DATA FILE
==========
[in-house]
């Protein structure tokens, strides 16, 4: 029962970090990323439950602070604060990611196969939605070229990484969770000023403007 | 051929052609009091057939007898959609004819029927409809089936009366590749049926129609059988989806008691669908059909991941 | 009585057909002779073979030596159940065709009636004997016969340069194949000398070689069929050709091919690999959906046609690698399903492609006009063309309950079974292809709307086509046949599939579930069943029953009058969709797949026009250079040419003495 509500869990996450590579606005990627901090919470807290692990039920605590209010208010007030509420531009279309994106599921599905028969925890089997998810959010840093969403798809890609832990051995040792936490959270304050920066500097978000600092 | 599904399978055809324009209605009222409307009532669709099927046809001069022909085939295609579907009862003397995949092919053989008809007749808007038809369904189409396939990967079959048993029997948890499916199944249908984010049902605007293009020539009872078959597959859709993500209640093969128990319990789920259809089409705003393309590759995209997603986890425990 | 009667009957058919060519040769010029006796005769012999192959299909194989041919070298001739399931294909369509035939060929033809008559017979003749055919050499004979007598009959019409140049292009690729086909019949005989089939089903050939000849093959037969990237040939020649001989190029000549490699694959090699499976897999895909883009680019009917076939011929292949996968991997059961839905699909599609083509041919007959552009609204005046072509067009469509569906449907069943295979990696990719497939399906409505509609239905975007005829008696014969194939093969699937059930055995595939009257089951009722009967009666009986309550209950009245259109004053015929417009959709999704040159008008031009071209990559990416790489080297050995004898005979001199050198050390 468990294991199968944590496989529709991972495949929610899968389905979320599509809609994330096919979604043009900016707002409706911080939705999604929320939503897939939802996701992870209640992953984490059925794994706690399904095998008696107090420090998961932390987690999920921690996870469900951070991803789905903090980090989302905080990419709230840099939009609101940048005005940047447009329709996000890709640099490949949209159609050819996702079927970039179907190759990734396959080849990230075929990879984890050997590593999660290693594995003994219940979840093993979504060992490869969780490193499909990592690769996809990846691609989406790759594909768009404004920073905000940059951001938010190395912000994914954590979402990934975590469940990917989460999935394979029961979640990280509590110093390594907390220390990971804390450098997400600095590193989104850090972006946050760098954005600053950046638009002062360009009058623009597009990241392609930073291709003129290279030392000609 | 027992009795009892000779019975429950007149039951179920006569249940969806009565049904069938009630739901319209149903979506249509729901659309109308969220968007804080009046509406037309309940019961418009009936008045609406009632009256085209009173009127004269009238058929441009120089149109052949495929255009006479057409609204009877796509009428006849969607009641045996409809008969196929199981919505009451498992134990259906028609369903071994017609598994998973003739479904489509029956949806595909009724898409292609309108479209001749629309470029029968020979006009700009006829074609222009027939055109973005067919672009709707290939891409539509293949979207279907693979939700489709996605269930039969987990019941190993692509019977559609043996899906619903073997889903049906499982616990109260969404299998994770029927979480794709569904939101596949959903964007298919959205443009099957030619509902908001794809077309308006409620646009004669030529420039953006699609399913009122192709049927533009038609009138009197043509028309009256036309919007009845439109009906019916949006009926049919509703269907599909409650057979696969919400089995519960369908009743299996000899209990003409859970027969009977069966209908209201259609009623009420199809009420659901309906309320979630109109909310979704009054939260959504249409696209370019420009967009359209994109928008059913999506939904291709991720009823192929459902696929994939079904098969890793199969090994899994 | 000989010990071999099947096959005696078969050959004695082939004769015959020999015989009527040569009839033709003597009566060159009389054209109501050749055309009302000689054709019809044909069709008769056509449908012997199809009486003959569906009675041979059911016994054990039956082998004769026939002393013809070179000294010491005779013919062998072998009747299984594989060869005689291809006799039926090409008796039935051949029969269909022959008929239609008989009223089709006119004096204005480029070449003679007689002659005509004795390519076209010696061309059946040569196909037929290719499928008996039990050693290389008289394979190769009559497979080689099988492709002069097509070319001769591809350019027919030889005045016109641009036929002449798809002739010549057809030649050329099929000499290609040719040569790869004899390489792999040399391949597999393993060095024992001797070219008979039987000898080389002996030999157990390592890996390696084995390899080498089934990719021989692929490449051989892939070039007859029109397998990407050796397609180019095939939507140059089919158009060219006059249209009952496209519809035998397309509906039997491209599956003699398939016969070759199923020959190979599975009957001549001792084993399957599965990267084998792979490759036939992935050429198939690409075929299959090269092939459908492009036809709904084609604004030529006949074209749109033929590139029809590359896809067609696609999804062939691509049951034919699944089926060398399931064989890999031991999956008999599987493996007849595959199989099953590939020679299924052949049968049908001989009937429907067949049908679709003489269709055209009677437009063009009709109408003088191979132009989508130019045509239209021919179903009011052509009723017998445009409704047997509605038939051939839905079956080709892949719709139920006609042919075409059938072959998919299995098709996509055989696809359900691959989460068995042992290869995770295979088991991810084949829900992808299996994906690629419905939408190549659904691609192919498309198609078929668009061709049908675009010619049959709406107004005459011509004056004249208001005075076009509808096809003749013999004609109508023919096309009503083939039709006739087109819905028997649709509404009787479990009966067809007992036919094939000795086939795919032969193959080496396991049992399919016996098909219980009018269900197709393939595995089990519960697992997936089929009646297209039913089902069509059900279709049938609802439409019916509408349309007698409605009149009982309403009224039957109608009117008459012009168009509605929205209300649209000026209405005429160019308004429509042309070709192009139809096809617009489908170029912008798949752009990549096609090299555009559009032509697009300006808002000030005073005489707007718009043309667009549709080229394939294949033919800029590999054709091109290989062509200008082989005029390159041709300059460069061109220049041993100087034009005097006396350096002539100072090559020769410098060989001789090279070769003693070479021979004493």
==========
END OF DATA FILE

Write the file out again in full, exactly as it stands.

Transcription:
[in-house]
């Protein structure tokens, strides 16, 4: 029962970090990323439950602070604060990611196969939605070229990484969770000023403007 | 051929052609009091057939007898959609004819029927409809089936009366590749049926129609059988989806008691669908059909991941 | 009585057909002779073979030596159940065709009636004997016969340069194949000398070689069929050709091919690999959906046609690698399903492609006009063309309950079974292809709307086509046949599939579930069943029953009058969709797949026009250079040419003495 509500869990996450590579606005990627901090919470807290692990039920605590209010208010007030509420531009279309994106599921599905028969925890089997998810959010840093969403798809890609832990051995040792936490959270304050920066500097978000600092 | 599904399978055809324009209605009222409307009532669709099927046809001069022909085939295609579907009862003397995949092919053989008809007749808007038809369904189409396939990967079959048993029997948890499916199944249908984010049902605007293009020539009872078959597959859709993500209640093969128990319990789920259809089409705003393309590759995209997603986890425990 | 009667009957058919060519040769010029006796005769012999192959299909194989041919070298001739399931294909369509035939060929033809008559017979003749055919050499004979007598009959019409140049292009690729086909019949005989089939089903050939000849093959037969990237040939020649001989190029000549490699694959090699499976897999895909883009680019009917076939011929292949996968991997059961839905699909599609083509041919007959552009609204005046072509067009469509569906449907069943295979990696990719497939399906409505509609239905975007005829008696014969194939093969699937059930055995595939009257089951009722009967009666009986309550209950009245259109004053015929417009959709999704040159008008031009071209990559990416790489080297050995004898005979001199050198050390 468990294991199968944590496989529709991972495949929610899968389905979320599509809609994330096919979604043009900016707002409706911080939705999604929320939503897939939802996701992870209640992953984490059925794994706690399904095998008696107090420090998961932390987690999920921690996870469900951070991803789905903090980090989302905080990419709230840099939009609101940048005005940047447009329709996000890709640099490949949209159609050819996702079927970039179907190759990734396959080849990230075929990879984890050997590593999660290693594995003994219940979840093993979504060992490869969780490193499909990592690769996809990846691609989406790759594909768009404004920073905000940059951001938010190395912000994914954590979402990934975590469940990917989460999935394979029961979640990280509590110093390594907390220390990971804390450098997400600095590193989104850090972006946050760098954005600053950046638009002062360009009058623009597009990241392609930073291709003129290279030392000609 | 027992009795009892000779019975429950007149039951179920006569249940969806009565049904069938009630739901319209149903979506249509729901659309109308969220968007804080009046509406037309309940019961418009009936008045609406009632009256085209009173009127004269009238058929441009120089149109052949495929255009006479057409609204009877796509009428006849969607009641045996409809008969196929199981919505009451498992134990259906028609369903071994017609598994998973003739479904489509029956949806595909009724898409292609309108479209001749629309470029029968020979006009700009006829074609222009027939055109973005067919672009709707290939891409539509293949979207279907693979939700489709996605269930039969987990019941190993692509019977559609043996899906619903073997889903049906499982616990109260969404299998994770029927979480794709569904939101596949959903964007298919959205443009099957030619509902908001794809077309308006409620646009004669030529420039953006699609399913009122192709049927533009038609009138009197043509028309009256036309919007009845439109009906019916949006009926049919509703269907599909409650057979696969919400089995519960369908009743299996000899209990003409859970027969009977069966209908209201259609009623009420199809009420659901309906309320979630109109909310979704009054939260959504249409696209370019420009967009359209994109928008059913999506939904291709991720009823192929459902696929994939079904098969890793199969090994899994 | 000989010990071999099947096959005696078969050959004695082939004769015959020999015989009527040569009839033709003597009566060159009389054209109501050749055309009302000689054709019809044909069709008769056509449908012997199809009486003959569906009675041979059911016994054990039956082998004769026939002393013809070179000294010491005779013919062998072998009747299984594989060869005689291809006799039926090409008796039935051949029969269909022959008929239609008989009223089709006119004096204005480029070449003679007689002659005509004795390519076209010696061309059946040569196909037929290719499928008996039990050693290389008289394979190769009559497979080689099988492709002069097509070319001769591809350019027919030889005045016109641009036929002449798809002739010549057809030649050329099929000499290609040719040569790869004899390489792999040399391949597999393993060095024992001797070219008979039987000898080389002996030999157990390592890996390696084995390899080498089934990719021989692929490449051989892939070039007859029109397998990407050796397609180019095939939507140059089919158009060219006059249209009952496209519809035998397309509906039997491209599956003699398939016969070759199923020959190979599975009957001549001792084993399957599965990267084998792979490759036939992935050429198939690409075929299959090269092939459908492009036809709904084609604004030529006949074209749109033929590139029809590359896809067609696609999804062939691509049951034919699944089926060398399931064989890999031991999956008999599987493996007849595959199989099953590939020679299924052949049968049908001989009937429907067949049908679709003489269709055209009677437009063009009709109408003088191979132009989508130019045509239209021919179903009011052509009723017998445009409704047997509605038939051939839905079956080709892949719709139920006609042919075409059938072959998919299995098709996509055989696809359900691959989460068995042992290869995770295979088991991810084949829900992808299996994906690629419905939408190549659904691609192919498309198609078929668009061709049908675009010619049959709406107004005459011509004056004249208001005075076009509808096809003749013999004609109508023919096309009503083939039709006739087109819905028997649709509404009787479990009966067809007992036919094939000795086939795919032969193959080496396991049992399919016996098909219980009018269900197709393939595995089990519960697992997936089929009646297209039913089902069509059900279709049938609802439409019916509408349309007698409605009149009982309403009224039957109608009117008459012009168009509605929205209300649209000026209405005429160019308004429509042309070709192009139809096809617009489908170029912008798949752009990549096609090299555009559009032509697009300006808002000030005073005489707007718009043309667009549709080229394939294949033919800029590999054709091109290989062509200008082989005029390159041709300059460069061109220049041993100087034009005097006396350096002539100072090559020769410098060989001789090279070769003693070479021979004493």